Fiction Beyond Our Borders | Barbara’s Picks, Jul./Aug. 2017

Adebayo, Ayobami. Stay with Me. Knopf. Aug. 2017. 272p. ISBN 9780451494603. $25.95; ebk. ISBN 9780451494610. Downloadable: Random Audio. LITERARY
In this debut from rising Nigerian star Adebayo, Yejide and Akin fall in love and get married but fail tostaywithme conceive a child. The consequences are dire, as Yejide’s parents eventually saunter in with a young woman they introduce as Akin’s second wife. Over-the-top-jealous Yejide determines that she can save her marriage only by getting pregnant, which she manages at great personal cost. Enthusiastic in-house support, and Margaret Atwood, with whom Adebayo has studied, is tweeting up a storm.

Bassingthwaighte, Ian. Live from Cairo. Scribner. Jul. 2017. 336p. ISBN 9781501146879. $26; ebk. ISBN 9781501146893. LITERARY
A Hopwood Award winner and finalist for the Daniel Pearl Investigative Journalism Initiative, Fulbright grantee Bassingthwaighte worked in Egypt in 2009 to help refugees from Iraq, Sudan, and the Horn of Africa. Here he chronicles four people caught in Cairo during the crash of President Mubarak’s regime. Dalia has been denied entry to America; lawyer Charlie plots a shady way to get her in; Aos, Charlie’s translator and sole friend, protests in Tahrir Square; and Iraqi American Hana, Dalia’s case worker, anguishes over her job.

Binet, Laurent. The Seventh Function of Language. Farrar. Aug. 2017. 368p. tr. from French by Sam Taylor. ISBN 9780374261566. $27; ebk. ISBN 9780374715083. LITERARY
An NBCC finalist and winner of the Prix Goncourt du Premier Roman, Binet’s HHhH rethought the binetnovel-as-history while chronicling the assassination of Nazi monster Reinhard Heydrich. Here Binet again rethinks historical events, treating as possible murder the 1980 death of distinguished literary theorist and linguist Roland Barthes, struck down by a laundry van after lunching with presidential candidate François Mitterand. Literary highlights like Jacques Derrida, Umberto Eco, Michel Foucault, and Julia Kristeva drop into the narrative as police detective Jacques Bayard tries to puzzle out what happened, and though the French do love the detective tradition, it’s not every gumshoe who finds himself in search of a lost linguistic masterpiece.

Carrasco, Jesús. Out in the Open. Riverhead. Jul. 2017. 240p. ISBN 9781594634369. $26; ebk. ISBN 9780698197404. Downloadable: Penguin Audio. LITERARY/DYSTOPIAN
In a lawless, drought-ravaged land, a boy hides from pursuers, then sets off for freedom across a vast plain. There he meets a goatherd who embodies all the righteous brightness lost to his world and learns that he has choices. Carrasco’s debut sold hugely in Spain, with rights grabbed by nearly two dozen countries; multiple awards include the European Union Prize for Literature and the English PEN award.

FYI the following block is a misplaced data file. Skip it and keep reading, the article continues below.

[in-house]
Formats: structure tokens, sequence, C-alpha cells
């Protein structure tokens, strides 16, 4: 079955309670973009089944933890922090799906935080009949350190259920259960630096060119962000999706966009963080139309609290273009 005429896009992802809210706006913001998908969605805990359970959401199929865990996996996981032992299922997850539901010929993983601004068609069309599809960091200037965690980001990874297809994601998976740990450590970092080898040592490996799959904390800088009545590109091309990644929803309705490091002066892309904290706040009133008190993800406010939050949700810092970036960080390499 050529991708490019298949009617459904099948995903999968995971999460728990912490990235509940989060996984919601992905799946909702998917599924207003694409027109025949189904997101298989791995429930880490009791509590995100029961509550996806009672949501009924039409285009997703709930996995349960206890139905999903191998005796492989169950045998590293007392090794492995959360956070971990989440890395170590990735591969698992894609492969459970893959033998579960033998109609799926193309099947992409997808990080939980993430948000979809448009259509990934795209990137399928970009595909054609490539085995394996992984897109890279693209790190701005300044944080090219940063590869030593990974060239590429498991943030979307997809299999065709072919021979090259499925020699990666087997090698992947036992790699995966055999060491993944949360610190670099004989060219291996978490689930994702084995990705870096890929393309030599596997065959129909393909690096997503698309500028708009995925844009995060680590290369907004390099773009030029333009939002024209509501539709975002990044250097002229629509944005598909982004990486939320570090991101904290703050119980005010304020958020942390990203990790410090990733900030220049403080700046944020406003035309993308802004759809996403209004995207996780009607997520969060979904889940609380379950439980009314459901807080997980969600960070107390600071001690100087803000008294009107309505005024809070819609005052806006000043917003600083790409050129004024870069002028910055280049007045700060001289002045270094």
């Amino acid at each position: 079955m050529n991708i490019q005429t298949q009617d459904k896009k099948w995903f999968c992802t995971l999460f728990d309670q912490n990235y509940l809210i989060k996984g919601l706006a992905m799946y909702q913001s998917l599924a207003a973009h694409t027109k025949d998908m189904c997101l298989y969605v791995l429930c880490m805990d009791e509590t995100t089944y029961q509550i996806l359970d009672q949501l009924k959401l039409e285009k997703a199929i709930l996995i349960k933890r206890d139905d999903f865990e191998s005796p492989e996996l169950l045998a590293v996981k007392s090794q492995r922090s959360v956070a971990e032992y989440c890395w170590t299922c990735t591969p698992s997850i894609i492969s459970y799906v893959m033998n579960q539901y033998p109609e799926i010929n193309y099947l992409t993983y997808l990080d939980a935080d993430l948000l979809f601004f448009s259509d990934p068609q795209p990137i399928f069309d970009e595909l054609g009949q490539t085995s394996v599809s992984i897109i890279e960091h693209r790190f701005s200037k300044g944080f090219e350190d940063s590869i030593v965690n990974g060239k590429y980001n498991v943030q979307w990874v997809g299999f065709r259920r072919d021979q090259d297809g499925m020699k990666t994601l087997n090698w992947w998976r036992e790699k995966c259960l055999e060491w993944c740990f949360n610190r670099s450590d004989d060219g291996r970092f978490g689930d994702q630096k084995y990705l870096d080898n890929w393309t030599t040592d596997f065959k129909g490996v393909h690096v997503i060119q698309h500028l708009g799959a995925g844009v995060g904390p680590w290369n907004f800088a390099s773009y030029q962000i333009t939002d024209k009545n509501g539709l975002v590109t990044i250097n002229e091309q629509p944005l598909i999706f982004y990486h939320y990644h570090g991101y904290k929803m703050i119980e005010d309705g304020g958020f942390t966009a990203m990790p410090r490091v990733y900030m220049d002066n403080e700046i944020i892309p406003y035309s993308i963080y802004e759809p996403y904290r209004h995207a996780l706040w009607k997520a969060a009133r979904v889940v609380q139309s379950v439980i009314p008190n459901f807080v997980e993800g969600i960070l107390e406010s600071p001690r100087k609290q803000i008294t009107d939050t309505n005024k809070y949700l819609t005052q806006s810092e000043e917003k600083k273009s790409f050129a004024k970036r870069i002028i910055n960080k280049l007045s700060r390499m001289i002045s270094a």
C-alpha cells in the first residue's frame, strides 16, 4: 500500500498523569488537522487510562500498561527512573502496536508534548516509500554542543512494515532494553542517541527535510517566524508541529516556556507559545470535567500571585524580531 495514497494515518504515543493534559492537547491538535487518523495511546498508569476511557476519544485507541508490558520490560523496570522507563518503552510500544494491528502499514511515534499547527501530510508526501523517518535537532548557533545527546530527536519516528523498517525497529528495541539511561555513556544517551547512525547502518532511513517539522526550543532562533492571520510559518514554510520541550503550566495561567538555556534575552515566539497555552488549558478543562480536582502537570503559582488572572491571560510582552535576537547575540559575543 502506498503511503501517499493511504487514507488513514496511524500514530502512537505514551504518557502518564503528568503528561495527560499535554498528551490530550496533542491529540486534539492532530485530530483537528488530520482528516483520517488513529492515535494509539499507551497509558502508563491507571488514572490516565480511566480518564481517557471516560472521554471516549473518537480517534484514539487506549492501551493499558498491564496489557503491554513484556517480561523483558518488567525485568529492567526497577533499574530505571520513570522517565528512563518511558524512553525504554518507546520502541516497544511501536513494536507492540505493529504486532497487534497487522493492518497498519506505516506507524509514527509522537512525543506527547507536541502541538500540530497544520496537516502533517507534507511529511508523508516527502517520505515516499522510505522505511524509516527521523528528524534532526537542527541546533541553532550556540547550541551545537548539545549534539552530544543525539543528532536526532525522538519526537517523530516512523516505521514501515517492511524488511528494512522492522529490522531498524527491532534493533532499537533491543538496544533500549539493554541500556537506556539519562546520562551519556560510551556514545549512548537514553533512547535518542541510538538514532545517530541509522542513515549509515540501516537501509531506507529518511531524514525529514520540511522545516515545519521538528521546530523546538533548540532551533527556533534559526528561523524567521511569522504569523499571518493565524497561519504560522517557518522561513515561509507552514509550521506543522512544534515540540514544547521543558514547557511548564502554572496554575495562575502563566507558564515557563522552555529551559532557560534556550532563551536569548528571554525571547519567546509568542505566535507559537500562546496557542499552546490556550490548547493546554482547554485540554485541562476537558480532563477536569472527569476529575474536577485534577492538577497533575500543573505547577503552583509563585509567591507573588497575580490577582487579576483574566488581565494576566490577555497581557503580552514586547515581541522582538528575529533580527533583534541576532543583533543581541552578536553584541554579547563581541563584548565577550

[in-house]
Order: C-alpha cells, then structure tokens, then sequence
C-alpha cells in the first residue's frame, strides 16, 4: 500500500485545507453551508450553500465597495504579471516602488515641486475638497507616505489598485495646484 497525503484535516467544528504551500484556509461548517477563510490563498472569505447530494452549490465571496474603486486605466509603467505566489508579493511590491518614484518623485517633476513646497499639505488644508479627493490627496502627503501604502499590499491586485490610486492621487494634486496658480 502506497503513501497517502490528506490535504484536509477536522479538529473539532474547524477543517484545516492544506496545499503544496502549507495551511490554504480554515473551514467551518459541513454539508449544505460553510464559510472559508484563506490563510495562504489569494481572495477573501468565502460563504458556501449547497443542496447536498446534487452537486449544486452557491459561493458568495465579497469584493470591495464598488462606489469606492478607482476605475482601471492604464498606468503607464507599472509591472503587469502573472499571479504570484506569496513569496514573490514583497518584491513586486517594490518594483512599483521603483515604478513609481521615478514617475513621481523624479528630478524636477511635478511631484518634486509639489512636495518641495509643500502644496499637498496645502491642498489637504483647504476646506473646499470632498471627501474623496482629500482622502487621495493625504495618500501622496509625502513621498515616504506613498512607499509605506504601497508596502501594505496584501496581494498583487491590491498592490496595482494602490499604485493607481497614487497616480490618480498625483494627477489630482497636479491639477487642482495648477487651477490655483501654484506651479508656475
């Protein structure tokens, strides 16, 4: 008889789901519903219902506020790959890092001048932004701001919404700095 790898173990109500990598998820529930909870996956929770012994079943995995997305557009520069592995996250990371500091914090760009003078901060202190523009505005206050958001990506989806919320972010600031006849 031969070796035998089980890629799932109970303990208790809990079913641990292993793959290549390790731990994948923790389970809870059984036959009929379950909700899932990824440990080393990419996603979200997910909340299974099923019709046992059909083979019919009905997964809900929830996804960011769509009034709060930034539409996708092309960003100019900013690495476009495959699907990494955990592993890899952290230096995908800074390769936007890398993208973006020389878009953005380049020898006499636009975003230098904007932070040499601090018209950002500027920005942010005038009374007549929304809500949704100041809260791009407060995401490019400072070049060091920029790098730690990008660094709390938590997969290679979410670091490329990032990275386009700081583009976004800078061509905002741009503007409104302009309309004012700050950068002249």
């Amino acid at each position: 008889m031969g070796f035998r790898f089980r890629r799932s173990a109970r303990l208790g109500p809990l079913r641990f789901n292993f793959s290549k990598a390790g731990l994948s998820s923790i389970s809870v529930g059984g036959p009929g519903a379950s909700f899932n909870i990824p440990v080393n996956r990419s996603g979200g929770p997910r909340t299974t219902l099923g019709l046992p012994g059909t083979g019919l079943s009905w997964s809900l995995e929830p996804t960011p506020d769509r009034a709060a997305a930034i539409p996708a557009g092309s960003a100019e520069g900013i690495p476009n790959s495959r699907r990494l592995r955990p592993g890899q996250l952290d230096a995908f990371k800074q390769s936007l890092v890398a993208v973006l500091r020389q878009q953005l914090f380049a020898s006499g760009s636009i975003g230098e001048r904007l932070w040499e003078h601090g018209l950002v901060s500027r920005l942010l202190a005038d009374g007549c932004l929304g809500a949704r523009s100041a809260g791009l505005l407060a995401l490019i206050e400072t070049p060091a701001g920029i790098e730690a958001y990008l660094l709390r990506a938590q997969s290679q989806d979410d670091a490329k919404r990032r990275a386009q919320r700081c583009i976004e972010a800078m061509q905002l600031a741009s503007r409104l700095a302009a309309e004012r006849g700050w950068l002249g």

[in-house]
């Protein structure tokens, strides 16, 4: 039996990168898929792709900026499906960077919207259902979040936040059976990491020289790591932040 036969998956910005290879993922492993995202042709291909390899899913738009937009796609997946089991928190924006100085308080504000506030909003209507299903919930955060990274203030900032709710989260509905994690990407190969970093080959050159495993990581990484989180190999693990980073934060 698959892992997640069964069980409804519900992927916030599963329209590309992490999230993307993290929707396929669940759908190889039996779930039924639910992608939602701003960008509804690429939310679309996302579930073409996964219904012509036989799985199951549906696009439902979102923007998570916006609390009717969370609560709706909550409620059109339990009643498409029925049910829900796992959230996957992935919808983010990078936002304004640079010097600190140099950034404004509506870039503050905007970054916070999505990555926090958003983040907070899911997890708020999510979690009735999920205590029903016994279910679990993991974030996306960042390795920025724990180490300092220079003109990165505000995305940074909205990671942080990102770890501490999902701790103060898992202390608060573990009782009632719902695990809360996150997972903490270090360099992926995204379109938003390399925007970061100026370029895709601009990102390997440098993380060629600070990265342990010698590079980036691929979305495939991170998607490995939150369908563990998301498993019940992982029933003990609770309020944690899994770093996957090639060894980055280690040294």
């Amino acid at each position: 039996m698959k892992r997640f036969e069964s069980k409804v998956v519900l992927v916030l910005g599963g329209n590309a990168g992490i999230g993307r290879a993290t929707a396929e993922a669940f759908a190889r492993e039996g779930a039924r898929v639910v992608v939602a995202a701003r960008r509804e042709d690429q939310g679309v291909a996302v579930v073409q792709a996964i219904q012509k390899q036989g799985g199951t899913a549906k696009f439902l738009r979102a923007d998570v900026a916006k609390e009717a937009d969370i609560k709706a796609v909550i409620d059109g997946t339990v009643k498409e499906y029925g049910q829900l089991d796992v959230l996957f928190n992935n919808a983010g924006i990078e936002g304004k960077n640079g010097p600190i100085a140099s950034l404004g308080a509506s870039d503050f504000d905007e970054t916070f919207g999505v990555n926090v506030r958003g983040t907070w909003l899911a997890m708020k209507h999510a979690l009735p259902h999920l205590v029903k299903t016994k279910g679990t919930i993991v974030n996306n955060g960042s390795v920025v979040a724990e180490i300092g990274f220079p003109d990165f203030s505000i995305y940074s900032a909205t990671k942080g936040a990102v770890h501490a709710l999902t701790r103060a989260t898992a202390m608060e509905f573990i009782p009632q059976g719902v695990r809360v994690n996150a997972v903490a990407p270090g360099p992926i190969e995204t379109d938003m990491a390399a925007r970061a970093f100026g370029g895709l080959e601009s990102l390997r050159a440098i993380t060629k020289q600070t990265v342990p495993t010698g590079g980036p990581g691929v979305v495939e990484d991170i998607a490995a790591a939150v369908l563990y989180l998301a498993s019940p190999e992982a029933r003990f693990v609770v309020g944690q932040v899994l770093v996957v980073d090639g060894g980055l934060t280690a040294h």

Chase, Eve. The Wildling Sisters. Putnam. Jul. 2017. 336p. ISBN 9780399174131. $27; ebk. ISBN 9780698191471. CD/downloadable: Penguin Audio. WOMEN’S FICTION
British author Chase, whose gothic-twisty Black Rabbit Hall was a No. 2 LibraryReads pick, offers an wildlingatmospheric successor set at shadowed Applecote Manor. In June 1959, four sisters arrive there, anticipating a pleasant summer holiday with their aunt and uncle. Alas, cousin Audrey’s disappearance five years previously still inks the manor’s every corner, and the incursion of two handsome neighbors brings breaking-point crisis. Fifty years later, Jesse moves to the manor with her husband and stepdaughter and encounters rumors about its dark past.

Cohen, Joshua. Moving Kings. Random. Jul. 2017. 256p. ISBN 9780399590184. $26; ebk. ISBN 9780399590191. Downloadable: Random Audio. LITERARY
Literary cult author Cohen follows 2015’s nationally best-selling, best-booked Book of Numbers with a new work featuring two 21-year-old Israelis working in New York for a mover and shaker in the Tri-State area’s moving and storage industries. Mostly, they’re shoving out delinquent tenants and defaulting homeowners in poor minority neighborhoods, but then meeting someone who refuses to budge brings back echoes of their military service.

Gurnah, Abdulrazak. Gravel Heart. Bloomsbury USA. Aug. 2017. 272p. ISBN 9781632868138. $28. LITERARY
Short-listed for the Booker, Whitbread, Commonwealth, and Los Angeles Times Book prizes, gurnahZanzibar-born, U.K.-based Gurnah here chronicles the life of a boy named Salim born after Zanzibar’s fight for independence and subsequent bloody revolution. Salim’s father is indifferent to him, eventually moving out of the house, and as his mother keeps company with a strange man, Salim draws close to his beloved diplomat uncle Amir. Amir offers the teenage Salim a chance to travel to London, which he finds a cold, crowded place, but there he wrestles with coming-of-age issues even as he faces his family’s dark secret.